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Unclaimed Money For Holocaust Survivors and Israeli Immigrants

By: Chris Nickson - Updated: 9 Aug 2013 | comments*Discuss
 
Unclaimed Funds Unclaimed Assets

Before the Second World War, thousands of Jews in Europe bought land in what would become the state of Israel (Palestine, as it was then called) and put money in its banks.Some of those people survived the terrible Nazi Holocaust that killed some six million Jews. Most did not.

Remarkably, it was only in 2006 that the Israel parliament, the Knesset, passed a law that allowed the descendants of Holocaust victims to make a claim on the assets that had been languishing for so long. Although no one really knows for sure, the estimates are that between £250 and £500 million is sitting unclaimed. Of course, along with the amount originally invested, several decades of interest will have accumulated. The unclaimed assets that descendants can claim includes land in Israel.

The Problems

In the case of land, much of what would have been owned by victims was later held by both the Jewish National Fund and the state, and some of it would have eventually been sold. The bank accounts, most of which would have been in Bank Leumi, have mostly been with the Custodian General's office since Israeli independence in the late 1940s. There were also shares in Bank Leumi owned by Holocaust victims - they actually owned about 2.5% of the total shares in the institution - and those are now administered by the Jewish Settlement Fund.

The whole process of reuniting heirs with the money began with the 2007 publication of the names of all those who'd bought land, or had bank accounts or shares in Israel before the Holocaust. The intention was that the heirs - or possibly even some survivors of the Holocaust - could come forward and make claims. However, it's was expected that no more than 30% of eligible heirs would actually make a claim. An organisation was set up specifically to deal with the claims: The Company for Locating and Retrieving Assets of People Who Were Killed in the Holocaust Ltd.

However, it wasn't the first time a list had been published. Back in 1997 there was a list of 11,000 owners of missing accounts. But only 400 claims were made from it, and of those, only 10 were paid.

The Unclaimed Remainder

Given that most of the assets will go unclaimed, the Israeli government has made provision for that money. The vast majority of it will be to the 70,000 or more Holocaust survivors living in Israel, many of whom are poverty-stricken. However, no one can estimate how long it might be before they see any of that money, if, indeed, it even happens in their lifetimes, as all are now elderly.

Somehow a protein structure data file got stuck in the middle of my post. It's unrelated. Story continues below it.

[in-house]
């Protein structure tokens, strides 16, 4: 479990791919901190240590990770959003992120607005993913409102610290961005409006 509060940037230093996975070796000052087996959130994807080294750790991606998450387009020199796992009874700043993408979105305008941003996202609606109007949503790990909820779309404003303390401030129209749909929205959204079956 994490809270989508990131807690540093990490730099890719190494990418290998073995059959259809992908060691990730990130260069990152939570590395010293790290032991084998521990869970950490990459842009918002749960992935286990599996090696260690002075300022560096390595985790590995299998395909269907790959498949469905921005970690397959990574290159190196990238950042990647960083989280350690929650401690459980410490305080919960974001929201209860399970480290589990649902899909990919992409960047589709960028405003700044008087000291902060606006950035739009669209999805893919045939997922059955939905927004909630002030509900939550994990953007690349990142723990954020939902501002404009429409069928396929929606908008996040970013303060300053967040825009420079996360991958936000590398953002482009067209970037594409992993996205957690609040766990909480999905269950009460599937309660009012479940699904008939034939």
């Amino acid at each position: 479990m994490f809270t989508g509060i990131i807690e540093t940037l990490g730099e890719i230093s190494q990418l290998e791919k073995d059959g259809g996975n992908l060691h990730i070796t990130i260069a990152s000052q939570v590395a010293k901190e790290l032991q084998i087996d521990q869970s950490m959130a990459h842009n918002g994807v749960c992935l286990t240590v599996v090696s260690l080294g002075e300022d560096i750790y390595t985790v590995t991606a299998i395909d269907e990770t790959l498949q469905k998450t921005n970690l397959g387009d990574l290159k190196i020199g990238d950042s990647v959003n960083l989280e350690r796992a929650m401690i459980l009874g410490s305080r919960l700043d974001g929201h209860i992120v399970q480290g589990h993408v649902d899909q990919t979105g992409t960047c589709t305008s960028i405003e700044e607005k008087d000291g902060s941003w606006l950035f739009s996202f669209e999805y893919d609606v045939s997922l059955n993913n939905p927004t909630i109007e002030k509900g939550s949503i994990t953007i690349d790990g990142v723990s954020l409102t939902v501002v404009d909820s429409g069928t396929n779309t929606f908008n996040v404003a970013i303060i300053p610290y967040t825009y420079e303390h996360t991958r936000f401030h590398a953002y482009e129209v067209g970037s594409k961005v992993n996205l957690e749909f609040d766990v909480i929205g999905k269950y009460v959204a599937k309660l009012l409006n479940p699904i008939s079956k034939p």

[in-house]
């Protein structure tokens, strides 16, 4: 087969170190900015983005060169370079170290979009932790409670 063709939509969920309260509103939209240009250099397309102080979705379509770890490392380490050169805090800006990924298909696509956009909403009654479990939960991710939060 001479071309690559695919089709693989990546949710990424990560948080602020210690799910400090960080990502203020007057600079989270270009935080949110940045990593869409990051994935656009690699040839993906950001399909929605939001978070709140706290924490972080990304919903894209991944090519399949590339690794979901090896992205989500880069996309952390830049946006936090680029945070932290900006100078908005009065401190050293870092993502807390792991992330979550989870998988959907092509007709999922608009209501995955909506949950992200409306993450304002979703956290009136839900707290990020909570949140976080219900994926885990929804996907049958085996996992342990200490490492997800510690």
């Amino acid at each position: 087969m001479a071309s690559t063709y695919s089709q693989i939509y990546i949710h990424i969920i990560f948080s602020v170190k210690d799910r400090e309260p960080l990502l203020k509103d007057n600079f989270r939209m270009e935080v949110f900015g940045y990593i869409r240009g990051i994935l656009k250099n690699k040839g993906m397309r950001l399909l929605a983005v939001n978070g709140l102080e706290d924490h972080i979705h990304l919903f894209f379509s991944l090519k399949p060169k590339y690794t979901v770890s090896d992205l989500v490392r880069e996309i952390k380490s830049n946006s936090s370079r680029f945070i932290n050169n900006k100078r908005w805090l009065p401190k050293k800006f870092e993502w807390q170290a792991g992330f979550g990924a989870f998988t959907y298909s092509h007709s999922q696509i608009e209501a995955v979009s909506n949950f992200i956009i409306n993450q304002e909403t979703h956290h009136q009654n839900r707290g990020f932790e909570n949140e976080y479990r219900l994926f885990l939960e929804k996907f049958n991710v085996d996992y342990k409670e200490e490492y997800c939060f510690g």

Making a Claim

To see if you might have a claim through an ancestor having invested money or bought land in Palestine, you'll need to consult the lists published by the Company, which contain literally thousands of names.

From there you'll need to fill out and submit a claim form. You will also need to provide proof of your identity and relationship to the account or land holder, but the authorities have said that, having taken so long to devise this scheme, they want to make it as easy as possible for claimants.

Swiss Banks

In the 1990s legal action begun in the U.S. forced Swiss banks to pay out $1.25 billion to settle a class action suit. Just before the Millennium an investigation of Swiss banks revealed some 54,000 dormant accounts that might have belong to Holocaust victims.

Lists of the names of account holders have been published by the Swiss Banker's Association. If you believe a relative's name is on the list, you'll need to contact the Claims Resolution Tribunal in Switzerland (www.crt.ch).

Additionally, heirs of Holocaust victims, and Holocaust survivors might be able to claim some of the money won in the class action suit.

Other Claims

Several other countries have funds set aside for Holocaust victims, such as Austria and Germany, or dormant accounts that could be returned to the rightful owners of heirs (England, France, Czechoslovakia). There's also the International Commission on Holocaust Era Insurance Claims, which was established to find lost insurance policies from the Holocaust era and locate owners or heirs.

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